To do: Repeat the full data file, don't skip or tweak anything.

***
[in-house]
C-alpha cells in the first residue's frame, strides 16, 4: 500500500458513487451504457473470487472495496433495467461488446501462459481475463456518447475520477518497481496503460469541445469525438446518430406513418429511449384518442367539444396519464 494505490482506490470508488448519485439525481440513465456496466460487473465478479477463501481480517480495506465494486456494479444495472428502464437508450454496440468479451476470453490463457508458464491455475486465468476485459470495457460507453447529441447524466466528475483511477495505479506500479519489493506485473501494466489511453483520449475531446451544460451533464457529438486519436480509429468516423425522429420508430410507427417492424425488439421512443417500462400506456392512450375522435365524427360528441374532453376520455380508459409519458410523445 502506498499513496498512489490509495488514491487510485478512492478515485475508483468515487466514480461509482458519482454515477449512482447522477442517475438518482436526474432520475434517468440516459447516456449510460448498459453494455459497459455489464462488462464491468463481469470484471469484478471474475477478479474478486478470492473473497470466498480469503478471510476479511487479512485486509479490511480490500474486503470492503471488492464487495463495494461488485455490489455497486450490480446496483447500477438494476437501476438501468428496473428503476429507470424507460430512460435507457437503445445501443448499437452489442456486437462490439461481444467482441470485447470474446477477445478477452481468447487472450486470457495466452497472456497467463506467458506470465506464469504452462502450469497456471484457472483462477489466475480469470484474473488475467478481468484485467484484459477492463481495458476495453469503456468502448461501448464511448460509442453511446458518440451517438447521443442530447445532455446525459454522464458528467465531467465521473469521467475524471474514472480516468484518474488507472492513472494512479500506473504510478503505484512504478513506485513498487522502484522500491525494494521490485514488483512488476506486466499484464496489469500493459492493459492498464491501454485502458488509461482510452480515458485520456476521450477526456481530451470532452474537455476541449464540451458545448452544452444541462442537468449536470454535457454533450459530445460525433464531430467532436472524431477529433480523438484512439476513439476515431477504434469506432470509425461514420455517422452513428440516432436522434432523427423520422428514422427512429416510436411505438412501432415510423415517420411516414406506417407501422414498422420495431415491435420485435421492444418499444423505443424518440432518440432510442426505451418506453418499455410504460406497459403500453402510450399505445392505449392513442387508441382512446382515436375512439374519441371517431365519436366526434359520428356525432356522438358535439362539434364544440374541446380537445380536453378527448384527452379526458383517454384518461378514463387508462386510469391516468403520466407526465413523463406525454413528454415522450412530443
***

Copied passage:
[in-house]
C-alpha cells in the first residue's frame, strides 16, 4: 500500500458513487451504457473470487472495496433495467461488446501462459481475463456518447475520477518497481496503460469541445469525438446518430406513418429511449384518442367539444396519464 494505490482506490470508488448519485439525481440513465456496466460487473465478479477463501481480517480495506465494486456494479444495472428502464437508450454496440468479451476470453490463457508458464491455475486465468476485459470495457460507453447529441447524466466528475483511477495505479506500479519489493506485473501494466489511453483520449475531446451544460451533464457529438486519436480509429468516423425522429420508430410507427417492424425488439421512443417500462400506456392512450375522435365524427360528441374532453376520455380508459409519458410523445 502506498499513496498512489490509495488514491487510485478512492478515485475508483468515487466514480461509482458519482454515477449512482447522477442517475438518482436526474432520475434517468440516459447516456449510460448498459453494455459497459455489464462488462464491468463481469470484471469484478471474475477478479474478486478470492473473497470466498480469503478471510476479511487479512485486509479490511480490500474486503470492503471488492464487495463495494461488485455490489455497486450490480446496483447500477438494476437501476438501468428496473428503476429507470424507460430512460435507457437503445445501443448499437452489442456486437462490439461481444467482441470485447470474446477477445478477452481468447487472450486470457495466452497472456497467463506467458506470465506464469504452462502450469497456471484457472483462477489466475480469470484474473488475467478481468484485467484484459477492463481495458476495453469503456468502448461501448464511448460509442453511446458518440451517438447521443442530447445532455446525459454522464458528467465531467465521473469521467475524471474514472480516468484518474488507472492513472494512479500506473504510478503505484512504478513506485513498487522502484522500491525494494521490485514488483512488476506486466499484464496489469500493459492493459492498464491501454485502458488509461482510452480515458485520456476521450477526456481530451470532452474537455476541449464540451458545448452544452444541462442537468449536470454535457454533450459530445460525433464531430467532436472524431477529433480523438484512439476513439476515431477504434469506432470509425461514420455517422452513428440516432436522434432523427423520422428514422427512429416510436411505438412501432415510423415517420411516414406506417407501422414498422420495431415491435420485435421492444418499444423505443424518440432518440432510442426505451418506453418499455410504460406497459403500453402510450399505445392505449392513442387508441382512446382515436375512439374519441371517431365519436366526434359520428356525432356522438358535439362539434364544440374541446380537445380536453378527448384527452379526458383517454384518461378514463387508462386510469391516468403520466407526465413523463406525454413528454415522450412530443